This is becoming interesting, and confusing for me.
So, if I have understood correctly:
"A boy such as yourself.... "
"...would happen to two men such as us."
"A great man such as John...."
are OK, and in each case we have a type defined by the phrase which postmodifies the noun.
"A great man such as John..." is not citing John just as a great man, it is defining a sub-type of great man. Not all great men, but a great man who is like John...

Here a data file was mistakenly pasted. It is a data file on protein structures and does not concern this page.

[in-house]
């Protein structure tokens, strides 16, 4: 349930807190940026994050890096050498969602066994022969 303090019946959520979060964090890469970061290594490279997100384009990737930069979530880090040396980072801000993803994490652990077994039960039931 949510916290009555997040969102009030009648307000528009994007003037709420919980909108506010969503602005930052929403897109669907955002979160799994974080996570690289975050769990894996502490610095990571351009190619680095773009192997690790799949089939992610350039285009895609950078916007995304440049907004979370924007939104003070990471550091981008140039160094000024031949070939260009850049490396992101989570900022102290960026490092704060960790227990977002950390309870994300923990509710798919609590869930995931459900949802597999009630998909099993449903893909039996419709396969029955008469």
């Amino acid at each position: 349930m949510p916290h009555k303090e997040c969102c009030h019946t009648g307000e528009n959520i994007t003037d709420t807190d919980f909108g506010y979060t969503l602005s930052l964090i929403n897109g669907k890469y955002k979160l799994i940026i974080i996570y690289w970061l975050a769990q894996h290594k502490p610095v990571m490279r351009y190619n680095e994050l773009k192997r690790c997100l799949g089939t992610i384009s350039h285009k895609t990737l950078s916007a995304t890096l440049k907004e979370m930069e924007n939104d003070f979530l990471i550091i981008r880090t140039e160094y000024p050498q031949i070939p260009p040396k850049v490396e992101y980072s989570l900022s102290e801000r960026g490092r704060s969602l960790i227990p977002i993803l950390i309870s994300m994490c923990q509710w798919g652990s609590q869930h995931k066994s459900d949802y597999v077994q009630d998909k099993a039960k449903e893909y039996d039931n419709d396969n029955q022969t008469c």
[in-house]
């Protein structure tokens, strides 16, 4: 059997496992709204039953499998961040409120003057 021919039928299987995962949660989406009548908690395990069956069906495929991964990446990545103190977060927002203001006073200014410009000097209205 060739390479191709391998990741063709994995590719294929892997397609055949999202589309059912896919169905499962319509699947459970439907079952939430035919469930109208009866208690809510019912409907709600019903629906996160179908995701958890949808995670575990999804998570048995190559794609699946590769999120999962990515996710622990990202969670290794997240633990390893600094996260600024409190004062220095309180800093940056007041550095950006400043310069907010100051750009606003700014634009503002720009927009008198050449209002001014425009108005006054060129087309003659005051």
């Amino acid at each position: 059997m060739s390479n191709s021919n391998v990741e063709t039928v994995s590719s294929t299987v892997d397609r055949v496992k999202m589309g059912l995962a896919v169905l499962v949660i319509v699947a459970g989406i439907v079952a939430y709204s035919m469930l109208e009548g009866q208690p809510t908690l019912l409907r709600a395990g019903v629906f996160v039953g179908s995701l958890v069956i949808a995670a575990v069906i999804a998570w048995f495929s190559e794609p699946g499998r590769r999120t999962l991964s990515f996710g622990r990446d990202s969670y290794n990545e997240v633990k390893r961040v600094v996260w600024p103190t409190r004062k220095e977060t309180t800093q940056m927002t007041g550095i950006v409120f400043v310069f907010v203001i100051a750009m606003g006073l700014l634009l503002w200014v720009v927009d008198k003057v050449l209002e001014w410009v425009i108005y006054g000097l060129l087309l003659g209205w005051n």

Great men, such as you and I, ...
is OK too, you and I being examples of great men.
Now, how about:
Such great men as you and I...
is this equivalent to:
"Great men, such as you and I...
or is it defining a sub-type?
There is a problem with "such great men". In that construction, "such" wants to be an adverb, modifying "great". One can use "such" diresctly before a noun without that confusion.
Of this kind: a single parent, one of many such people in the neighborhood.
Of a kind specified or implied: a boy such as yourself.
Of a degree or quality indicated: Their anxiety was such that they could not sleep.
Of so extreme a degree or quality: never dreamed of such wealth.
To so extreme a degree; so: such beautiful flowers; such a funny character.
Very; especially: She has been in such poor health lately.